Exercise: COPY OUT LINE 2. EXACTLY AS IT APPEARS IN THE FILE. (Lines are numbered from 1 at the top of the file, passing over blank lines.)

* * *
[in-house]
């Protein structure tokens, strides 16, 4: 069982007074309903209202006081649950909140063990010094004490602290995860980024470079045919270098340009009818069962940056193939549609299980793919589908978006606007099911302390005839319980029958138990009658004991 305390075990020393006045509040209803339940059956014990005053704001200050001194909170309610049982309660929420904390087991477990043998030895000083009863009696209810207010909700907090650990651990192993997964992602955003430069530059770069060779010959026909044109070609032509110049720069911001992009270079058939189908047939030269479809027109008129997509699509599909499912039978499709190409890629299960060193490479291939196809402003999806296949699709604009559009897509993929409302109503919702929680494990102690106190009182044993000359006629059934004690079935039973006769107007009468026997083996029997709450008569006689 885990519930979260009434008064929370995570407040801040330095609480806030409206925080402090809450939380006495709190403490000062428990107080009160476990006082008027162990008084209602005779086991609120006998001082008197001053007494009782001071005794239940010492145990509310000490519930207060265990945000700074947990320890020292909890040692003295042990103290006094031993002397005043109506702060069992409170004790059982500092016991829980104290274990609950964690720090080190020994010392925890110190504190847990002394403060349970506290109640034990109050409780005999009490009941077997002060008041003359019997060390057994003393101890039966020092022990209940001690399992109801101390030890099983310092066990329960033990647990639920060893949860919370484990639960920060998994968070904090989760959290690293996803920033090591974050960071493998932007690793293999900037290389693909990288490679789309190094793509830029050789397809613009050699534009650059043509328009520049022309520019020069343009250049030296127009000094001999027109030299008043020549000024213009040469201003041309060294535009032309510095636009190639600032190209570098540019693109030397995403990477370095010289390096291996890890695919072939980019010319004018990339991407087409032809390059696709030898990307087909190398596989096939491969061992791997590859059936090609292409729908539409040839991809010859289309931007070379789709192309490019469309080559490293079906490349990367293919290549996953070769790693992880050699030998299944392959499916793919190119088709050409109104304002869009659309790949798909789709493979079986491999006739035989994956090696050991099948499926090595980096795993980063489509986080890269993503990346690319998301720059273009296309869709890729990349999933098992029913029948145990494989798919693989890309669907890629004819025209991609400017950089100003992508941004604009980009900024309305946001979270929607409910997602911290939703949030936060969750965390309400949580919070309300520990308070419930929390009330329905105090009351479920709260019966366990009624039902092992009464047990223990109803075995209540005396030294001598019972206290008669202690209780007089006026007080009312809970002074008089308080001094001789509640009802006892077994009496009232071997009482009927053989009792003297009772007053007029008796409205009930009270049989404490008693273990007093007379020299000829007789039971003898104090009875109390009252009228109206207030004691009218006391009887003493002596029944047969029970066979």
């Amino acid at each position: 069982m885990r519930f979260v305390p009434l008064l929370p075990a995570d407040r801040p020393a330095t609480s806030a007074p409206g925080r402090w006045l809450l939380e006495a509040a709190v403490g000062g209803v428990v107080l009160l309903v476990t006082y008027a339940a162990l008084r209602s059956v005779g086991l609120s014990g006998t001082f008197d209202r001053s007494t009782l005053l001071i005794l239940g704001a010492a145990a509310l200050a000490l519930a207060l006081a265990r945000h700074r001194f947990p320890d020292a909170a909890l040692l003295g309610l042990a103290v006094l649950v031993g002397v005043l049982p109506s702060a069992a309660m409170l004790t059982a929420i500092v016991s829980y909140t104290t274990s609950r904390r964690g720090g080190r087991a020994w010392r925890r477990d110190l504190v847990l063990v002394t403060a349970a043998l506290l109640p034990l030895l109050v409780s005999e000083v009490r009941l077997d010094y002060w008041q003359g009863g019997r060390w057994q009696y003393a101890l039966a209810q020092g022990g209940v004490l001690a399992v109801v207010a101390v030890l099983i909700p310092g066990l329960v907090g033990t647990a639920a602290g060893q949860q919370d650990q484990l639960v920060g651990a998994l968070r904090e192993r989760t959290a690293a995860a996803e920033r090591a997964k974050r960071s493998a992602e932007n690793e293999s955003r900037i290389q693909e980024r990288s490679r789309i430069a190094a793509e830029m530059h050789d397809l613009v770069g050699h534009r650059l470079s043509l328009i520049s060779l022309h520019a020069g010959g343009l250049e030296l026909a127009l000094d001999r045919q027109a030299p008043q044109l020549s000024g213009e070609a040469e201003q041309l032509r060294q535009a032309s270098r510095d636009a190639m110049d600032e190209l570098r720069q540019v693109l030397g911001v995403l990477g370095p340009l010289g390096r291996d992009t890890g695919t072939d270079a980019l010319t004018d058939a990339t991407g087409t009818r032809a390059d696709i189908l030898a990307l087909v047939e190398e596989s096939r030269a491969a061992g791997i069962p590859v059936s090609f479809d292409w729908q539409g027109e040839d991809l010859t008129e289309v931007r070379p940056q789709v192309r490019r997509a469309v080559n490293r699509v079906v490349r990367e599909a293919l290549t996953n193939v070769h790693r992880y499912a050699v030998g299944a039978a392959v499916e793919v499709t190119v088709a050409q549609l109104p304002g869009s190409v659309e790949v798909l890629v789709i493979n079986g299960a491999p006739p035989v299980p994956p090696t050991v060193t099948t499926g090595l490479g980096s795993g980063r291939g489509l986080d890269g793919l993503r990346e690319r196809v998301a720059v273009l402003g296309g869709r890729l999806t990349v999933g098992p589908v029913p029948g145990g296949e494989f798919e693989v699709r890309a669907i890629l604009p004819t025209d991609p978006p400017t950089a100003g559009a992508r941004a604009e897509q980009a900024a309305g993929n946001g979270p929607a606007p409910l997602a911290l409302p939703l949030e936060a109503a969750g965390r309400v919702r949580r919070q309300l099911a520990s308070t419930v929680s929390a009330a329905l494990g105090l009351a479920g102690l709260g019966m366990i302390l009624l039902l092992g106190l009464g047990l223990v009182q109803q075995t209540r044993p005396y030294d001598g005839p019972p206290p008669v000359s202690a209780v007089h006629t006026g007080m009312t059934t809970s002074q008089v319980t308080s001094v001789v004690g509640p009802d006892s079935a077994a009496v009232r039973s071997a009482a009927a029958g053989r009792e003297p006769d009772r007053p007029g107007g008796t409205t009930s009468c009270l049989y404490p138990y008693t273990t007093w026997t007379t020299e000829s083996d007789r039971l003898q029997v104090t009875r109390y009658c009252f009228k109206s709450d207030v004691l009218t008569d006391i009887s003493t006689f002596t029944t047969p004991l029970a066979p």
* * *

């Protein structure tokens, strides 16, 4: 069982007074309903209202006081649950909140063990010094004490602290995860980024470079045919270098340009009818069962940056193939549609299980793919589908978006606007099911302390005839319980029958138990009658004991 305390075990020393006045509040209803339940059956014990005053704001200050001194909170309610049982309660929420904390087991477990043998030895000083009863009696209810207010909700907090650990651990192993997964992602955003430069530059770069060779010959026909044109070609032509110049720069911001992009270079058939189908047939030269479809027109008129997509699509599909499912039978499709190409890629299960060193490479291939196809402003999806296949699709604009559009897509993929409302109503919702929680494990102690106190009182044993000359006629059934004690079935039973006769107007009468026997083996029997709450008569006689 885990519930979260009434008064929370995570407040801040330095609480806030409206925080402090809450939380006495709190403490000062428990107080009160476990006082008027162990008084209602005779086991609120006998001082008197001053007494009782001071005794239940010492145990509310000490519930207060265990945000700074947990320890020292909890040692003295042990103290006094031993002397005043109506702060069992409170004790059982500092016991829980104290274990609950964690720090080190020994010392925890110190504190847990002394403060349970506290109640034990109050409780005999009490009941077997002060008041003359019997060390057994003393101890039966020092022990209940001690399992109801101390030890099983310092066990329960033990647990639920060893949860919370484990639960920060998994968070904090989760959290690293996803920033090591974050960071493998932007690793293999900037290389693909990288490679789309190094793509830029050789397809613009050699534009650059043509328009520049022309520019020069343009250049030296127009000094001999027109030299008043020549000024213009040469201003041309060294535009032309510095636009190639600032190209570098540019693109030397995403990477370095010289390096291996890890695919072939980019010319004018990339991407087409032809390059696709030898990307087909190398596989096939491969061992791997590859059936090609292409729908539409040839991809010859289309931007070379789709192309490019469309080559490293079906490349990367293919290549996953070769790693992880050699030998299944392959499916793919190119088709050409109104304002869009659309790949798909789709493979079986491999006739035989994956090696050991099948499926090595980096795993980063489509986080890269993503990346690319998301720059273009296309869709890729990349999933098992029913029948145990494989798919693989890309669907890629004819025209991609400017950089100003992508941004604009980009900024309305946001979270929607409910997602911290939703949030936060969750965390309400949580919070309300520990308070419930929390009330329905105090009351479920709260019966366990009624039902092992009464047990223990109803075995209540005396030294001598019972206290008669202690209780007089006026007080009312809970002074008089308080001094001789509640009802006892077994009496009232071997009482009927053989009792003297009772007053007029008796409205009930009270049989404490008693273990007093007379020299000829007789039971003898104090009875109390009252009228109206207030004691009218006391009887003493002596029944047969029970066979």